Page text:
Afghanistan, Jalalabad: Yesterday, gunfire and an explosion echoed as militants attacked India’s consulate in Jalalabad, killing three people in the latest in a string of assaults on Indian installations in Afghanistan. No group immediately claimed responsibility for the brazen attack, which coincided with a Nato change-of-command ceremony that saw US General John Nicholson take charge of international troops in Afghanistan.
Indian diplomats were not hurt, the foreign ministry in New Delhi said, after a suicide bomber blew himself up at the consulate’s entrance and four other attackers breached the compound. “All four of them were killed by our security forces,” government spokesman Attaullah Khogyani said after the two-hour assault ended. “Three others — two civilians and one policeman — were killed and 19 other people were left wounded.”
The powerful explosion sent a column of smoke rising in the sky and blew out windows of nearby buildings, as Afghan troops hauled away bodies from the area littered with charred debris. The attack highlights the worsening security situation in Afghanistan as Taliban militants step up nationwide attacks and members of the militant Islamic State (IS) group make inroads in the volatile east.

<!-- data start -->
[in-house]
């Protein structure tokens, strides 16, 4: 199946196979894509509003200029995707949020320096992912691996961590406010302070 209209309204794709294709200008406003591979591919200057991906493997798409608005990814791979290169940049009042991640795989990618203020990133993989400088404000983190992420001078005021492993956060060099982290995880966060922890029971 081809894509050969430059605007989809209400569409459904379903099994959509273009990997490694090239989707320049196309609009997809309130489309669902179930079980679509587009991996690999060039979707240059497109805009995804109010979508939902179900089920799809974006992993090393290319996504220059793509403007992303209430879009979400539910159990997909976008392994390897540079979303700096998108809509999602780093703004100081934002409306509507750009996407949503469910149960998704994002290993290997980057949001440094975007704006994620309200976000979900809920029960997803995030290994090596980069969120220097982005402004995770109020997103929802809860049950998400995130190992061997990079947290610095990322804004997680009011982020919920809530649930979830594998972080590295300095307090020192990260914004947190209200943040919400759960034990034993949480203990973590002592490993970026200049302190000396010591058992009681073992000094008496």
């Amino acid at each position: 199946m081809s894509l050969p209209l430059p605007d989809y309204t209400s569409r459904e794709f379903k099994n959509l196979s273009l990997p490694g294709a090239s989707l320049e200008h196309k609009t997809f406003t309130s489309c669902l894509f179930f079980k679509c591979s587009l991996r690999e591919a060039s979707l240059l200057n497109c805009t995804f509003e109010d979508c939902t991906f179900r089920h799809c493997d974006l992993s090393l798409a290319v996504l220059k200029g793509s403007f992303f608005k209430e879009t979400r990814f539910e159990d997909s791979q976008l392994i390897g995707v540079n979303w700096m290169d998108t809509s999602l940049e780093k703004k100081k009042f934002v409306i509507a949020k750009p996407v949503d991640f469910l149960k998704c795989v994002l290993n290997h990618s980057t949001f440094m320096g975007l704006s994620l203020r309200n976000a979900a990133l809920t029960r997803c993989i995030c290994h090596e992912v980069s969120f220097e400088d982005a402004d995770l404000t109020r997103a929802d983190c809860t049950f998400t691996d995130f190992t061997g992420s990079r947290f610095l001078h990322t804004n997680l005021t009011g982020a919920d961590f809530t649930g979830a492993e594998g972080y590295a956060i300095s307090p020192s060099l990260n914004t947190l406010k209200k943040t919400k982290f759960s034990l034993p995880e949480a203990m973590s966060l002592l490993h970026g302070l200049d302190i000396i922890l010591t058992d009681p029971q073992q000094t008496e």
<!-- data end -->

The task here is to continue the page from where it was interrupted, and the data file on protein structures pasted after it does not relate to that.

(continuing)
Wednesday’s assault was reminiscent of a 25-hour gun and bomb siege near the Indian consulate in the northern city of Mazar-i-Sharif in January. India has been a key supporter of Kabul’s post-Taliban government. A recent UN report highlighted more than 11,000 civilian casualties last year, including 3,545 deaths, a new record since 2009 when the agency began tabulating the statistics.